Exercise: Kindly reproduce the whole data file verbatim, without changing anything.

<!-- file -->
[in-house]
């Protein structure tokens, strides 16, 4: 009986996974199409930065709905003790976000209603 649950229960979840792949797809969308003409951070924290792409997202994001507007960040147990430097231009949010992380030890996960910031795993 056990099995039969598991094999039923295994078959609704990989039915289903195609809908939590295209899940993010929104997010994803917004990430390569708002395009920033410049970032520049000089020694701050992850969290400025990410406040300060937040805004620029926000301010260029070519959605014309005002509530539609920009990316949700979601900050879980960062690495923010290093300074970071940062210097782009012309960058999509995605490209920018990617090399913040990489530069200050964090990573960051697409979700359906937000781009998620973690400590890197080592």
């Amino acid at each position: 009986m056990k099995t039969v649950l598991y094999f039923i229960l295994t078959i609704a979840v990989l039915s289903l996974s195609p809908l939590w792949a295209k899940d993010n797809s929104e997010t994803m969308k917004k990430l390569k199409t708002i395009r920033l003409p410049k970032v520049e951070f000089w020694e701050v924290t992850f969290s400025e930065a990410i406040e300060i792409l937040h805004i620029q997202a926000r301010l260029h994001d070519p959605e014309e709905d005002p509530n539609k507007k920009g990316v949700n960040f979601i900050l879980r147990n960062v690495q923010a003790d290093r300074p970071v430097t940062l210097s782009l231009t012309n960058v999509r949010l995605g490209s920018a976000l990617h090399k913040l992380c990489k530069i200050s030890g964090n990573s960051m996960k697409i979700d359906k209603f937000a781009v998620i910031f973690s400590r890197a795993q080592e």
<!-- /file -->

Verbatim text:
[in-house]
């Protein structure tokens, strides 16, 4: 009986996974199409930065709905003790976000209603 649950229960979840792949797809969308003409951070924290792409997202994001507007960040147990430097231009949010992380030890996960910031795993 056990099995039969598991094999039923295994078959609704990989039915289903195609809908939590295209899940993010929104997010994803917004990430390569708002395009920033410049970032520049000089020694701050992850969290400025990410406040300060937040805004620029926000301010260029070519959605014309005002509530539609920009990316949700979601900050879980960062690495923010290093300074970071940062210097782009012309960058999509995605490209920018990617090399913040990489530069200050964090990573960051697409979700359906937000781009998620973690400590890197080592």
């Amino acid at each position: 009986m056990k099995t039969v649950l598991y094999f039923i229960l295994t078959i609704a979840v990989l039915s289903l996974s195609p809908l939590w792949a295209k899940d993010n797809s929104e997010t994803m969308k917004k990430l390569k199409t708002i395009r920033l003409p410049k970032v520049e951070f000089w020694e701050v924290t992850f969290s400025e930065a990410i406040e300060i792409l937040h805004i620029q997202a926000r301010l260029h994001d070519p959605e014309e709905d005002p509530n539609k507007k920009g990316v949700n960040f979601i900050l879980r147990n960062v690495q923010a003790d290093r300074p970071v430097t940062l210097s782009l231009t012309n960058v999509r949010l995605g490209s920018a976000l990617h090399k913040l992380c990489k530069i200050s030890g964090n990573s960051m996960k697409i979700d359906k209603f937000a781009v998620i910031f973690s400590r890197a795993q080592e």